New Views over Megalithia

Current topics

Re: New Views over Megalithia

Postby TisILeclerc » 11:48 am

What we do know is that there was a connection with the middle east. Tin, copper, and other minerals were in demand.

This means trade which means ships. Traders and sailors. And accountants. Accountants do the sums and calculate.

Tel Dor in Israel is on the coast and was once, or several times, an important port. We have Durdle Dor and Dorset.

We are told the stone circles were built by farmers who wanted to work out when to plant crops. I don't think farmers have ever needed stone circles to work out that. They look for the weather signs, behaviour of animals and birds and so on. They don't need to build stone circles which would take time to build and lots of labour.

But traders and their representatives on land would need to know precisely when the next ship is coming in. So they build permanent sun dials which count weeks and months. Or something like that. Sailors can calculate by the sun and stars.

By the shore we have a network of ships agents or hermits keeping an eye out for sails and keeping the beacons shining.

They can calculate how long a ship should take to come. All of this will be written down in some way. Clay tablets? If a ship sinks they will know that it's overdue. But there'll always be another one.

In the meantime the miners can mine, farmers can farm and the shipping magnates can er magnate and tidy up the circles.

The accountants can count the trading values of the goods and how much they'll get back in the home ports

People organise to whatever level is needed for their kind of society. They don't do things by chance.

Circles serve a mapping purpose as well. And we know that Orkney was in touch with Stonehenge so the idea of isolated little communities scratching a living is well and truly dead. Everything was organised. 12 inches to the foot. 12 pennies to the shilling. 12 months in the year. 12 hours in the day. 360 degrees in a circle and 360 days in the year more or less.

It all points to a centrally organised system and one I imagine based in the middle east and inherited from the Sumerians and others.

And what were the Druids doing speaking Greek?
TisILeclerc
 
Posts: 784
Joined: 11:40 am

Re: New Views over Megalithia

Postby hvered » 3:00 pm

The majority of historians believe agriculture was introduced to Europe from the Middle East. The Middle East does not have anything like the profusion of stone circles found in Britain. Israel has one known stone circle, part of a submerged Neolithic village near Atlit south of Haifa, and there's one stone circle in the Golan Heights in Syria.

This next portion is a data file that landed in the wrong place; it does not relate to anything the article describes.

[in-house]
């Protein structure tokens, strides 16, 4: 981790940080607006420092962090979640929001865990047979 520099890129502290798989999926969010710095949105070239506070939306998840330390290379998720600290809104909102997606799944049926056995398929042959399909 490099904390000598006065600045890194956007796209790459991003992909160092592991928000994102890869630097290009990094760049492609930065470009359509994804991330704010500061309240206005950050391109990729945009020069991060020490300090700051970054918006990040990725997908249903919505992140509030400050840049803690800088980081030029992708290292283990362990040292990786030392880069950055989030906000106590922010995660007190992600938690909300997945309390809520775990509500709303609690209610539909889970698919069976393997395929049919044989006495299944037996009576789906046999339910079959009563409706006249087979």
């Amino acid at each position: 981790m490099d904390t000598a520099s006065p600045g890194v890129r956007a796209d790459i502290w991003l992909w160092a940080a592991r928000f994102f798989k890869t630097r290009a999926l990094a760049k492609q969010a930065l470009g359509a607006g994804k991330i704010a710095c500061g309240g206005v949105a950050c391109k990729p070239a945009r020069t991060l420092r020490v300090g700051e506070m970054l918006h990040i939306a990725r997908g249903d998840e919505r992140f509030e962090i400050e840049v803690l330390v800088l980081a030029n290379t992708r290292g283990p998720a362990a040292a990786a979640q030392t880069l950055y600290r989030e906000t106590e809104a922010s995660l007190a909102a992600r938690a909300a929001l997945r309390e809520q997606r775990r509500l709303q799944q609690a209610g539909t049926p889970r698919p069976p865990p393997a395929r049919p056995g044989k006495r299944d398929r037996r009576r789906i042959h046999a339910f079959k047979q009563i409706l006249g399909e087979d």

There doesn't seem to be any evidence to justify linking agriculture to stone circles, not in its presumed place of origin anyway. The Middle East is also the birthplace of archaeology as practised today.
hvered
 
Posts: 846
Joined: 10:22 pm

Re: New Views over Megalithia

Postby Mick Harper » 3:28 pm

12 inches to the foot. 12 pennies to the shilling. 12 months in the year. 12 hours in the day. 360 degrees in a circle and 360 days in the year more or less. It all points to a centrally organised system and one I imagine based in the middle east and inherited from the Sumerians and others.

Well, where's the duodecimal system most at home? Middle East or British Isles?
Mick Harper
 
Posts: 857
Joined: 10:28 am

Re: New Views over Megalithia

Postby TisILeclerc » 8:51 pm

I was not linking agriculture with stone circles. I was saying what others claim.

It's obvious that stone circles were built by professional stone circle builders.

They also exist in Egypt south of Cairo and are older than the pyramids. And who built Gobekli Tepe?

Image

https://en.wikipedia.org/wiki/Nabta_Playa

And Jordan

Image

https://www.livescience.com/48532-big-c ... stery.html

2.722 feet is 32.66 inches. This falls out oddly if computed in Sumerian inches to 49.49. But if we divide it by 50 we obtain .653 inches. Using 2.72 feet we obtain .652 inches or the Akkadian inch that Knight and Butler were using. Fifty of the .66 inches gives 2.75 feet. The long and the short of the argument is that the Sumerian inch is directly related to both the English system and to Thom’s Megalithic Yard.


https://noahsage.com/2013/01/13/the-inc ... rian-inch/

If tin and copper etc were imported into the middle east from Britain it would be in the interests of the middle eastern traders to keep a count on the days. They had the ability through their knowledge of mathematics and geometry to do such a thing. And if they built enough stone circles across Britain they would all know the time at any particular moment and what day it was. Very useful for getting to the port on time wherever you were.

https://en.wikipedia.org/wiki/List_of_stone_circles
TisILeclerc
 
Posts: 784
Joined: 11:40 am

Re: New Views over Megalithia

Postby Mick Harper » 12:16 am

How does knowing what day it is help you get anywhere on time? I think you'll find, even today, that ships sailing from the Middle East to Britain or vice versa get there when they get there. Nor, I think, does having a common measuring system turn out to be very important in international trade.

It's obvious that stone circles were built by professional stone circle builders.